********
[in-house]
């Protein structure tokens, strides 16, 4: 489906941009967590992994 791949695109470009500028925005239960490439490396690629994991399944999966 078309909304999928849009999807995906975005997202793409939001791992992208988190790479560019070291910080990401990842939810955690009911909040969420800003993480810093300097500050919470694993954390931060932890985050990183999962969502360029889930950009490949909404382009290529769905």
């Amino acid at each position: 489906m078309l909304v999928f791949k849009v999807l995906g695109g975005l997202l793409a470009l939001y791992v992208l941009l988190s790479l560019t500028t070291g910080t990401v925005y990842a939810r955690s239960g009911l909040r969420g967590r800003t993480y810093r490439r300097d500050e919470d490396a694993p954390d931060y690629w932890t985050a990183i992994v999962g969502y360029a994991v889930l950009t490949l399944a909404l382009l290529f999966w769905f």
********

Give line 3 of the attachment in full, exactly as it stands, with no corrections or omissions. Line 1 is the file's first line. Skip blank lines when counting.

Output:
């Amino acid at each position: 489906m078309l909304v999928f791949k849009v999807l995906g695109g975005l997202l793409a470009l939001y791992v992208l941009l988190s790479l560019t500028t070291g910080t990401v925005y990842a939810r955690s239960g009911l909040r969420g967590r800003t993480y810093r490439r300097d500050e919470d490396a694993p954390d931060y690629w932890t985050a990183i992994v999962g969502y360029a994991v889930l950009t490949l399944a909404l382009l290529f999966w769905f």